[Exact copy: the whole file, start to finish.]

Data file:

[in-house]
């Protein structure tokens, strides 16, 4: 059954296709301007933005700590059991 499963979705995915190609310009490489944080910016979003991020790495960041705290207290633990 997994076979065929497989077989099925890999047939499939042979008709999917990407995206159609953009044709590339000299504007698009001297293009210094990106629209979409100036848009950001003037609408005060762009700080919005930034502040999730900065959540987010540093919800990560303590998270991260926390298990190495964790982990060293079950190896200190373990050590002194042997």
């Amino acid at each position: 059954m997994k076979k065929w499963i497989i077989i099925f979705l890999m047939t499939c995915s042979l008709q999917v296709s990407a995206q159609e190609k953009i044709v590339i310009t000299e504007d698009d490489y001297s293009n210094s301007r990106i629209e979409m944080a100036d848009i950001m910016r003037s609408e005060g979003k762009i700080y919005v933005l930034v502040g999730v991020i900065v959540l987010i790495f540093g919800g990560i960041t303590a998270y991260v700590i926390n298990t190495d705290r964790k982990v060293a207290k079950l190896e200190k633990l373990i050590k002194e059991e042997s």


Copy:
[in-house]
């Protein structure tokens, strides 16, 4: 059954296709301007933005700590059991 499963979705995915190609310009490489944080910016979003991020790495960041705290207290633990 997994076979065929497989077989099925890999047939499939042979008709999917990407995206159609953009044709590339000299504007698009001297293009210094990106629209979409100036848009950001003037609408005060762009700080919005930034502040999730900065959540987010540093919800990560303590998270991260926390298990190495964790982990060293079950190896200190373990050590002194042997």
């Amino acid at each position: 059954m997994k076979k065929w499963i497989i077989i099925f979705l890999m047939t499939c995915s042979l008709q999917v296709s990407a995206q159609e190609k953009i044709v590339i310009t000299e504007d698009d490489y001297s293009n210094s301007r990106i629209e979409m944080a100036d848009i950001m910016r003037s609408e005060g979003k762009i700080y919005v933005l930034v502040g999730v991020i900065v959540l987010i790495f540093g919800g990560i960041t303590a998270y991260v700590i926390n298990t190495d705290r964790k982990v060293a207290k079950l190896e200190k633990l373990i050590k002194e059991e042997s």